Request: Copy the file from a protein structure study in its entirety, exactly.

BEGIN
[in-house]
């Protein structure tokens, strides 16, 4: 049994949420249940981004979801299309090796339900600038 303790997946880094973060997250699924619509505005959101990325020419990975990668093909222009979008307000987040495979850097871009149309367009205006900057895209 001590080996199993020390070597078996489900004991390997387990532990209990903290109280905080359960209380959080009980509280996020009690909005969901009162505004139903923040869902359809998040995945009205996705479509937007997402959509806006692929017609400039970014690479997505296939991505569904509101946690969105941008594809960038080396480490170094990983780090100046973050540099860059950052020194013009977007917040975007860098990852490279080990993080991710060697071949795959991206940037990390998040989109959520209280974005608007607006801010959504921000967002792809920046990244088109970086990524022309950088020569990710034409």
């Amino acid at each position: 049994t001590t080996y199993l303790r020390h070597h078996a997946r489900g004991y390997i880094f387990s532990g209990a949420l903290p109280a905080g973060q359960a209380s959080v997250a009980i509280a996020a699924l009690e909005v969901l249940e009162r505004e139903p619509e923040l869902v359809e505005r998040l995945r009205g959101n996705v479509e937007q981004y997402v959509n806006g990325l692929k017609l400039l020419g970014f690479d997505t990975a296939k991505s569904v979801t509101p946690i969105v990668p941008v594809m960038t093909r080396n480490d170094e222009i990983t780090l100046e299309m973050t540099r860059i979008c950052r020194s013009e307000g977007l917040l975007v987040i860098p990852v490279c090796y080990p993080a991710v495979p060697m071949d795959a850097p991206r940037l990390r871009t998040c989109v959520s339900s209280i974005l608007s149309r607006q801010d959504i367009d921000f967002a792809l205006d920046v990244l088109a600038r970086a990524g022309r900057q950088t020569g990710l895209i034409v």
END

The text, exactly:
[in-house]
């Protein structure tokens, strides 16, 4: 049994949420249940981004979801299309090796339900600038 303790997946880094973060997250699924619509505005959101990325020419990975990668093909222009979008307000987040495979850097871009149309367009205006900057895209 001590080996199993020390070597078996489900004991390997387990532990209990903290109280905080359960209380959080009980509280996020009690909005969901009162505004139903923040869902359809998040995945009205996705479509937007997402959509806006692929017609400039970014690479997505296939991505569904509101946690969105941008594809960038080396480490170094990983780090100046973050540099860059950052020194013009977007917040975007860098990852490279080990993080991710060697071949795959991206940037990390998040989109959520209280974005608007607006801010959504921000967002792809920046990244088109970086990524022309950088020569990710034409």
């Amino acid at each position: 049994t001590t080996y199993l303790r020390h070597h078996a997946r489900g004991y390997i880094f387990s532990g209990a949420l903290p109280a905080g973060q359960a209380s959080v997250a009980i509280a996020a699924l009690e909005v969901l249940e009162r505004e139903p619509e923040l869902v359809e505005r998040l995945r009205g959101n996705v479509e937007q981004y997402v959509n806006g990325l692929k017609l400039l020419g970014f690479d997505t990975a296939k991505s569904v979801t509101p946690i969105v990668p941008v594809m960038t093909r080396n480490d170094e222009i990983t780090l100046e299309m973050t540099r860059i979008c950052r020194s013009e307000g977007l917040l975007v987040i860098p990852v490279c090796y080990p993080a991710v495979p060697m071949d795959a850097p991206r940037l990390r871009t998040c989109v959520s339900s209280i974005l608007s149309r607006q801010d959504i367009d921000f967002a792809l205006d920046v990244l088109a600038r970086a990524g022309r900057q950088t020569g990710l895209i034409v």